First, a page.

In 1979, drag racer Eddie Rezac, another Hall of Fame inductee, set six NHRA speed records using Lewis-built engines. He won the Mile High Nationals in Denver in both 1979 and 1980 with Lewis power under the hood.

Lewis also built engines for legendary drag racing star and car owner Bill “Grumpy” Jenkins. In 1983, a Jenkins-owned car set an NHRA Super Stock record at Green Valley Raceway near Smithville, Texas using Lewis horsepower.

Successful circle track drivers Ray Lipsey and Don Droud, Sr. both won track championships using Lewis engines. Lipsey won the Late Model title at Beatrice Speedway in 1978 and Droud won the Late Model crown at Midwest Speedway in Lincoln that same year.

Over the years, Lewis built engines for numerous other successful drivers.

In 1996, Lewis became a technical inspector with NHRA and in 2002 was promoted to the position of Division-5 Assistant Technical Director. He worked for Speedway Motors for 25 years.

Lewis passed away in 2020.

Bob Woodhouse


Bob Woodhouse was born and raised in Great Falls, Montana and began his “love affair” with cars in high school.

Following his graduation from Northern Montana College, Woodhouse began to get serious about exotic car building, first with a drag racing machine powered by a 450 horsepower Chevrolet motor, followed by a 1970 Boss 302 Mustang, and then a mid-engine 1972 DeTomaso Pantera with a Ford 351 Cleveland engine.

Despite having a teaching degree, Woodhouse went to work for Ford Motor Company for six and a half years as a Zone Field Representative, an experience which later led him to purchase the Ford dealership in Blair. Woodhouse helped grow the business to six dealerships and over 600 employees.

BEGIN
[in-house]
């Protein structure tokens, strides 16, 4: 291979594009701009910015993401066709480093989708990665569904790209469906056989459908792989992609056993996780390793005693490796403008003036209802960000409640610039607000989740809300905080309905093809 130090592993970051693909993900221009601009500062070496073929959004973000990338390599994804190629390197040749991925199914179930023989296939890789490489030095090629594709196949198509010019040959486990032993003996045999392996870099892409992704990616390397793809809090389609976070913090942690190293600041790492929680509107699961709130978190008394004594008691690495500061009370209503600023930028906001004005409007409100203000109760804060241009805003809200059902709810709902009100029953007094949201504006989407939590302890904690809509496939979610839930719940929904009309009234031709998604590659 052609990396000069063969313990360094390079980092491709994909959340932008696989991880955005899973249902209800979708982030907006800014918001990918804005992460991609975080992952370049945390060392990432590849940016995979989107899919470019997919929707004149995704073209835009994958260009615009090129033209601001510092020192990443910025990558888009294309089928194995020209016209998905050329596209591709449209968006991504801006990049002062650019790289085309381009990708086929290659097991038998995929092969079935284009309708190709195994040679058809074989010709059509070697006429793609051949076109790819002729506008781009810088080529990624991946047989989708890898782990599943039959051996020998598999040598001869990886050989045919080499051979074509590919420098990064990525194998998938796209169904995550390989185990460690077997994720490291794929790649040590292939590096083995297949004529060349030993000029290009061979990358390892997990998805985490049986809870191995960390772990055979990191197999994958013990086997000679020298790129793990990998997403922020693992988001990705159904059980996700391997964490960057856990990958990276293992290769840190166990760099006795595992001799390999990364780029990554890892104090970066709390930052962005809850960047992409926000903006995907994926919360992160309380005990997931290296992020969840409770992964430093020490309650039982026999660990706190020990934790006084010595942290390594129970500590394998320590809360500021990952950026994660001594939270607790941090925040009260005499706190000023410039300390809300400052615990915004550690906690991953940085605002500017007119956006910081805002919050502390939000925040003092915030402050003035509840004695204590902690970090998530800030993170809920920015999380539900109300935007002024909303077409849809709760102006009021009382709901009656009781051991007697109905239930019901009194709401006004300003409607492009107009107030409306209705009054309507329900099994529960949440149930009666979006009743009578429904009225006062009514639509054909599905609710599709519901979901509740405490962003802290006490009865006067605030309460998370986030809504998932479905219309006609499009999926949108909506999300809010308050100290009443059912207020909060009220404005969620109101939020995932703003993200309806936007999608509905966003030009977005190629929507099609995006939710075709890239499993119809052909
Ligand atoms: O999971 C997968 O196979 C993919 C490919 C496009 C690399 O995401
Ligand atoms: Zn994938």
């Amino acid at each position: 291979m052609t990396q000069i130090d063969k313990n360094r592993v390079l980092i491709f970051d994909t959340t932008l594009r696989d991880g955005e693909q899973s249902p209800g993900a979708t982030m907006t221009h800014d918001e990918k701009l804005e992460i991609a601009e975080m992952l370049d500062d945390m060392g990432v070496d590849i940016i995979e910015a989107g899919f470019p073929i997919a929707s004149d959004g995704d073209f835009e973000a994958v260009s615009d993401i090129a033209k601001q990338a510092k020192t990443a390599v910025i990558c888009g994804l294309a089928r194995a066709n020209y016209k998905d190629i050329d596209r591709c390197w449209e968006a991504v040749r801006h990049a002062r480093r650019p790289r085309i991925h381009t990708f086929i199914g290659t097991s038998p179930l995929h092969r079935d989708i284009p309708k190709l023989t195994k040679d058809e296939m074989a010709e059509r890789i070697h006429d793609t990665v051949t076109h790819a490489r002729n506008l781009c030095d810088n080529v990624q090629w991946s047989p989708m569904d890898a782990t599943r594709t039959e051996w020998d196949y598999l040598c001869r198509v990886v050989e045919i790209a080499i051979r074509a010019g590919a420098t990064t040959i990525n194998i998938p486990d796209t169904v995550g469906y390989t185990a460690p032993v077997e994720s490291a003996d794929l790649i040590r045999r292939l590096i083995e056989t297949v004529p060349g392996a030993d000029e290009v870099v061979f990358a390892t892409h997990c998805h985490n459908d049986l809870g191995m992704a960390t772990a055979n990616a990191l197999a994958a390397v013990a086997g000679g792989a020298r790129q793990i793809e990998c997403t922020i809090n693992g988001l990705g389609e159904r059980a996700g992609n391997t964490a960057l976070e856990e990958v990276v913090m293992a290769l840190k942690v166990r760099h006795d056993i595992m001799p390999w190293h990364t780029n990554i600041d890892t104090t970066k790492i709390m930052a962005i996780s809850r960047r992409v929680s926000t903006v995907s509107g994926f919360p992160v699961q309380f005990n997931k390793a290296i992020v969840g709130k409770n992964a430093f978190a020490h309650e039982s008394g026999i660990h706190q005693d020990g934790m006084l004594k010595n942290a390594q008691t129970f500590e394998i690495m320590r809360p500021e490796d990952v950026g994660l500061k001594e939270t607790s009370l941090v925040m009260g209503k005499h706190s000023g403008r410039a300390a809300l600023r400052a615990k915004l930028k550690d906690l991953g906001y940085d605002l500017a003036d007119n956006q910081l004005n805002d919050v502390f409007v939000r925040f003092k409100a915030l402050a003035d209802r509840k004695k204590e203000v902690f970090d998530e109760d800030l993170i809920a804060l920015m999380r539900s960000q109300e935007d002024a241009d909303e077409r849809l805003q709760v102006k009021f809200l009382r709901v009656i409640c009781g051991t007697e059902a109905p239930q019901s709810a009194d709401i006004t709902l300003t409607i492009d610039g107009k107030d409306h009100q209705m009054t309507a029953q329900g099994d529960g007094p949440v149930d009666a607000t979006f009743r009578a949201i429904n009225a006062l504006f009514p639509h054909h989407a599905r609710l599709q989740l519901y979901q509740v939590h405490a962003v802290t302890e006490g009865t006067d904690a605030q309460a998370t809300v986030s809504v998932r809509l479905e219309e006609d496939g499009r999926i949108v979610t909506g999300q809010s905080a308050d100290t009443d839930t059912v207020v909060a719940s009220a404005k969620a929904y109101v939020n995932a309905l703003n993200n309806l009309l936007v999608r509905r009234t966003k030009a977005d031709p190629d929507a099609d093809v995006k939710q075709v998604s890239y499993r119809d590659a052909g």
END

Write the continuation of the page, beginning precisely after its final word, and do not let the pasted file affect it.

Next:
Shortly after moving to Nebraska, Woodhouse began racing with the Sports Car Club of America (SCCA) Solo II Series in 1974. He raced with the series through the early 1990s winning several Divisional and Regional championships. He qualified for the National Solo II championships nine times and placed in the top five on five occasions.

In the mid 1990s, Woodhouse began racing a Dodge Viper with the nationwide Viper Days Series and captured the Street Class National Championship in 1998. He upgraded to a race-prepared Dodge Viper GTS Coupe in 1999 and continued to race with the series through 2002. He also raced the car with the SCCA and set track records at Road Atlanta, Heartland Park in Topeka, Kansas, and Mid-America Motorplex south of Council Bluffs.

In 2003, Woodhouse began racing in the SCCA SPEED World Challenge GT Series. In 2006, at the age of 60, he scored eight top-ten and four top-five finishes, and finished sixth in the World Challenge Series driver standings.

Woodhouse stepped away from his automotive dealerships in 2007 and also put away his driving suit and helmet, but continued on as a car owner. His Woodhouse Performance Viper claimed numerous victories in the World Challenge Series with drivers Tommy Archer and Kuno Wittmer behind the wheel, and ended the 2010 racing season with a runner-up finish in the series standings. Wittmer set a track record at the Long Beach (California) Grand Prix that year.

Woodhouse still carries the passion to drive and in 2019, at the age of 73, set the “closed car” track record at Motorsports Park Hastings, a record which still stands. He has been involved in Sports Car racing for over 30 years.

Nebraska Auto Racing Hall of Fame